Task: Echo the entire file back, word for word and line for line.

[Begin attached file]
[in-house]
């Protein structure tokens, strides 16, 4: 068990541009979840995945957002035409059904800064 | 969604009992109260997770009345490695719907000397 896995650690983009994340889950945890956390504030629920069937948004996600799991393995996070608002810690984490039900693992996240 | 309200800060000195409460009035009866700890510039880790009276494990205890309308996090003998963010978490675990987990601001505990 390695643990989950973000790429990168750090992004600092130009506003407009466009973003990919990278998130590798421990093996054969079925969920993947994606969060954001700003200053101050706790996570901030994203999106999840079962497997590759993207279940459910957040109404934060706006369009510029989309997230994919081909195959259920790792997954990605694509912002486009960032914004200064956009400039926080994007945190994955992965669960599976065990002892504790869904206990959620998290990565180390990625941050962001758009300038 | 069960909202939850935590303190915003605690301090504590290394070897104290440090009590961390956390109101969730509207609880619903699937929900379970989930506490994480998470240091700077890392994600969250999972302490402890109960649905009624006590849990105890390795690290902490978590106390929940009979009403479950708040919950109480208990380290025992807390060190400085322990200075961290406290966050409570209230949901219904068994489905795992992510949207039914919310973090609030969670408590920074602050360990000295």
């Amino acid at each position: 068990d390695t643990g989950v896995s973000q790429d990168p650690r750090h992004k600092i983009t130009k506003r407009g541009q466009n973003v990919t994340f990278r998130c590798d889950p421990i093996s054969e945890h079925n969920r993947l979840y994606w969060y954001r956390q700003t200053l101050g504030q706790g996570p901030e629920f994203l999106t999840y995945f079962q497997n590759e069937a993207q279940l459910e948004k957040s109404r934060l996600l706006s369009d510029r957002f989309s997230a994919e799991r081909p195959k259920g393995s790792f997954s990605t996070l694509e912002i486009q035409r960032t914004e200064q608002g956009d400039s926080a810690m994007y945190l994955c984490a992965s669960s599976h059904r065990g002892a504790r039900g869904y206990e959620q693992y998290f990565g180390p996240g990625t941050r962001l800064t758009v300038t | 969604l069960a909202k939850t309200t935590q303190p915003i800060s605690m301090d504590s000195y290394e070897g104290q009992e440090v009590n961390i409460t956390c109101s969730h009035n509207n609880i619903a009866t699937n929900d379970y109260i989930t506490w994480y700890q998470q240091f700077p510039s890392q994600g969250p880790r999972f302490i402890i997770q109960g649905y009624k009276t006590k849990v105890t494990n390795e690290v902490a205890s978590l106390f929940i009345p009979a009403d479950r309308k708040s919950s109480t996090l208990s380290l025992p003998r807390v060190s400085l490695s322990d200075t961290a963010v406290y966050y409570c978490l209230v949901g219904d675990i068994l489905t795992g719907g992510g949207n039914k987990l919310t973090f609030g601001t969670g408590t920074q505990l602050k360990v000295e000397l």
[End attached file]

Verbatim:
[in-house]
């Protein structure tokens, strides 16, 4: 068990541009979840995945957002035409059904800064 | 969604009992109260997770009345490695719907000397 896995650690983009994340889950945890956390504030629920069937948004996600799991393995996070608002810690984490039900693992996240 | 309200800060000195409460009035009866700890510039880790009276494990205890309308996090003998963010978490675990987990601001505990 390695643990989950973000790429990168750090992004600092130009506003407009466009973003990919990278998130590798421990093996054969079925969920993947994606969060954001700003200053101050706790996570901030994203999106999840079962497997590759993207279940459910957040109404934060706006369009510029989309997230994919081909195959259920790792997954990605694509912002486009960032914004200064956009400039926080994007945190994955992965669960599976065990002892504790869904206990959620998290990565180390990625941050962001758009300038 | 069960909202939850935590303190915003605690301090504590290394070897104290440090009590961390956390109101969730509207609880619903699937929900379970989930506490994480998470240091700077890392994600969250999972302490402890109960649905009624006590849990105890390795690290902490978590106390929940009979009403479950708040919950109480208990380290025992807390060190400085322990200075961290406290966050409570209230949901219904068994489905795992992510949207039914919310973090609030969670408590920074602050360990000295």
């Amino acid at each position: 068990d390695t643990g989950v896995s973000q790429d990168p650690r750090h992004k600092i983009t130009k506003r407009g541009q466009n973003v990919t994340f990278r998130c590798d889950p421990i093996s054969e945890h079925n969920r993947l979840y994606w969060y954001r956390q700003t200053l101050g504030q706790g996570p901030e629920f994203l999106t999840y995945f079962q497997n590759e069937a993207q279940l459910e948004k957040s109404r934060l996600l706006s369009d510029r957002f989309s997230a994919e799991r081909p195959k259920g393995s790792f997954s990605t996070l694509e912002i486009q035409r960032t914004e200064q608002g956009d400039s926080a810690m994007y945190l994955c984490a992965s669960s599976h059904r065990g002892a504790r039900g869904y206990e959620q693992y998290f990565g180390p996240g990625t941050r962001l800064t758009v300038t | 969604l069960a909202k939850t309200t935590q303190p915003i800060s605690m301090d504590s000195y290394e070897g104290q009992e440090v009590n961390i409460t956390c109101s969730h009035n509207n609880i619903a009866t699937n929900d379970y109260i989930t506490w994480y700890q998470q240091f700077p510039s890392q994600g969250p880790r999972f302490i402890i997770q109960g649905y009624k009276t006590k849990v105890t494990n390795e690290v902490a205890s978590l106390f929940i009345p009979a009403d479950r309308k708040s919950s109480t996090l208990s380290l025992p003998r807390v060190s400085l490695s322990d200075t961290a963010v406290y966050y409570c978490l209230v949901g219904d675990i068994l489905t795992g719907g992510g949207n039914k987990l919310t973090f609030g601001t969670g408590t920074q505990l602050k360990v000295e000397l």